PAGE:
ITALY: Ukrainian band ‘Kalush Orchestra’ won the Eurovision Song Contest on Sunday, riding a surge of public support for the troubled country across Europe and bolstered by an addictive hip-hop composition.
With “Stefania,” a rap lullaby combining Ukrainian traditional with current beats from an enthusiastic, breakdancing band, Kalush Orchestra beat out 24 rivals in the final of the world’s greatest live music event.
“Please help Ukraine and Mariupol! Help Azovstal right now,” implored frontman Oleh Psiuk in English from the stage after their performance was met by a cheering audience.
Britain came in second with Sam Ryder’s “Space Man” with its stratospheric notes, followed by Spain with Chanel’s sultry reggaeton “SloMo.”
At the kitschy, wacky annual musical event, Ukraine beat out a slew of over-the-top performers, like Norway’s Subwoolfer, who sung about bananas while wearing yellow wolf masks, and Serbia’s Konstrakta, who questioned national healthcare while methodically cleansing her hands onstage.
Eurovision is a technique of demonstrating that various countries can coexist peacefully.
Although the nearly three-month war in Ukraine hovered heavily over the celebrations, the joy of Eurovision is in the camp and clowning.
The event’s organisers, the European Broadcasting Union, banned Russia on February 25, the day after Moscow invaded its neighbour.
“Stefania,” a song by Kalush Orchestra written before the conflict, combines traditional Ukrainian folk music with an energising hip-hop beat and wistful lyrics about the motherland.
With the sound of odd flute-like folk instruments and the sight of embroidered ethnic costumes onstage added to breakdancing and rapping, the band pulled off a crowd-pleasing cultural mashup.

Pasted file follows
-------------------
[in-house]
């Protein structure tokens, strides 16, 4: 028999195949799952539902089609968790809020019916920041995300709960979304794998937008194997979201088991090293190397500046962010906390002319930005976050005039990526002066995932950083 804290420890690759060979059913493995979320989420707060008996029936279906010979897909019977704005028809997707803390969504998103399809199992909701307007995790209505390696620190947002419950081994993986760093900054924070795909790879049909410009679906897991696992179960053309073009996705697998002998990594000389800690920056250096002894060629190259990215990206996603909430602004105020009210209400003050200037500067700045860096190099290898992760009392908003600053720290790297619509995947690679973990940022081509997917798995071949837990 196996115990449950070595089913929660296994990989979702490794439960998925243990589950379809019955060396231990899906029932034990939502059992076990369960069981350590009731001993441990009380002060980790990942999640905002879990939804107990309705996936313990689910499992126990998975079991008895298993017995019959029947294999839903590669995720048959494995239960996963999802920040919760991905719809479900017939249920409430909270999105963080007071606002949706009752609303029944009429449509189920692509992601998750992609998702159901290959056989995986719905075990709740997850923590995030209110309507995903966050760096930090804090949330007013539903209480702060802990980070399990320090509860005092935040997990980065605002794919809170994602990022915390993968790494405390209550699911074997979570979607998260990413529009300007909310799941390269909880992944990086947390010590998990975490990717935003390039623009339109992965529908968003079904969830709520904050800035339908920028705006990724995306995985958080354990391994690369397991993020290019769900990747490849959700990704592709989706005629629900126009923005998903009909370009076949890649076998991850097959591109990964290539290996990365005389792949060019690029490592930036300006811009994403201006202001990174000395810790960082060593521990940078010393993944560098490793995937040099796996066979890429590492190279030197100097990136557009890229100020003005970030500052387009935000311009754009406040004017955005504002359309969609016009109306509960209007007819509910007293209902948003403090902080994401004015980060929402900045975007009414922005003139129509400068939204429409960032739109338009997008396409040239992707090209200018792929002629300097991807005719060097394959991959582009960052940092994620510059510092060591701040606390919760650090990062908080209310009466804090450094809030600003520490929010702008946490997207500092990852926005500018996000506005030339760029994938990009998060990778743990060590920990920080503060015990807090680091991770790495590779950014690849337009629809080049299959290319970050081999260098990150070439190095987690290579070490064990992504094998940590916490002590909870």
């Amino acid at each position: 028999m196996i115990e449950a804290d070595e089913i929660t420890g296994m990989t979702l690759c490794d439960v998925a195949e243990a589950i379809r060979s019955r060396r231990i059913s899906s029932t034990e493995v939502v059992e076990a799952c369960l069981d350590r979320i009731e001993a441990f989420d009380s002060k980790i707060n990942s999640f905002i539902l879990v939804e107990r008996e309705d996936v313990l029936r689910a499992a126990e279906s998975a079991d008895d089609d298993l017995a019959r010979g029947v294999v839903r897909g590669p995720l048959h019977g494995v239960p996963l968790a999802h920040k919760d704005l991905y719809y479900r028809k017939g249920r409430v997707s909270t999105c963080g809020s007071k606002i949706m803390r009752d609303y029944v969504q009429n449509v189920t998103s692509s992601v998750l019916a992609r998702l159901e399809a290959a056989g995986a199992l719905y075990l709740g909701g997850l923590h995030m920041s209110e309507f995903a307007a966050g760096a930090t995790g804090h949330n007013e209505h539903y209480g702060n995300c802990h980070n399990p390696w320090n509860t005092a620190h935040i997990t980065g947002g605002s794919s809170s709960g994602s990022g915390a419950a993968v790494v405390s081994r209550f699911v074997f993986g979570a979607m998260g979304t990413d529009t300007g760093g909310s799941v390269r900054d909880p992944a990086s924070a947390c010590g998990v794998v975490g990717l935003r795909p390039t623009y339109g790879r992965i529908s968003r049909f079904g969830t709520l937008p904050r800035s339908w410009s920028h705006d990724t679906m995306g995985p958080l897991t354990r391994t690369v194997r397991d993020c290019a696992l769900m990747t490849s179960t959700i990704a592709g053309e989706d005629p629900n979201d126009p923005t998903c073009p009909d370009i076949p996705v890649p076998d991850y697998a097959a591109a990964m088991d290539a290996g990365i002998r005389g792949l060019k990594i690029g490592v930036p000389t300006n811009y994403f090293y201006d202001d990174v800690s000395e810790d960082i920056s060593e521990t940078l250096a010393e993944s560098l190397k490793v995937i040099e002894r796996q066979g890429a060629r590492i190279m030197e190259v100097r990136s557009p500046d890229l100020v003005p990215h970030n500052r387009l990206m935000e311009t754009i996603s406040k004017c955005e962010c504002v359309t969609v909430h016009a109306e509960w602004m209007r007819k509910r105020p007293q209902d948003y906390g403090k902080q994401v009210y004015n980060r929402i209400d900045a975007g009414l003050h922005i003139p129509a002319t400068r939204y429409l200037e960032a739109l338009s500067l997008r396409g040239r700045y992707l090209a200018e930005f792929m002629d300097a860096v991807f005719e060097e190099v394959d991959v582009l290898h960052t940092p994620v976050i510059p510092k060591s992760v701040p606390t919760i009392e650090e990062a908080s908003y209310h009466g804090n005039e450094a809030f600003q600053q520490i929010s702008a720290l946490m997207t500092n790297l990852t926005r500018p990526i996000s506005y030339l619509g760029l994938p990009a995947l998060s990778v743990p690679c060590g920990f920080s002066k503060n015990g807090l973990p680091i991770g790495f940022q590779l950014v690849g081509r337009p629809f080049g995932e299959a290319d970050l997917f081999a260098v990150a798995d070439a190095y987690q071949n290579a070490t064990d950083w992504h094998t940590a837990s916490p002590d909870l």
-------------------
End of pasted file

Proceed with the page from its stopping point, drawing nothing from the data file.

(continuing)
President Volodymyr Zelensky congratulated the team on winning the competition
“Our courage impresses the world, our music conquers Europe!” he wrote on Facebook.
“Representing Ukraine at Eurovision while loved ones suffer back home has been tough, with one band member currently fighting to defend Kyiv,” Psiuk said in a statement.
“We are very worried about him, and we hope to see him safe once we are back.”
Other sombre selections included Amanda Georgiadi Tenfjord’s “Die Together” from Greece and Mahmood and Blanco’s “Brividi” (Shivers) from Italy.
After last year’s success with “Zitti e Buoni” (Shut up and Behave) by high-octane glam rockers Maneskin, Italy was hoping for another win with the gay-themed love ballad.
Britain had anticipated to have a winner in “Space Man,” with its high notes sung by the charming, long-haired Ryder, after a quarter-century of being locked out of the top place.
Monika Liu of Lithuania earned as much social media buzz for her bowl cut hairdo as she did for her sensual and beautiful “Sentimentai” on the fashion front.
Sheldon Riley of Australia, one of Eurovision’s few non-European competitors, performed his self-affirmation ballad “Not the Same” while wearing a shimmering face veil encrusted with crystals.
Spain’s Chanel came to the rescue with her intense dancing and unforgettable “booty hypnotic” chant, since no Eurovision is complete without a smattering of gyrating and undulating bodies onstage.
The winner of Eurovision is chosen by a panel of music industry professionals and members of the public from each country, with no votes allowed for one’s own country.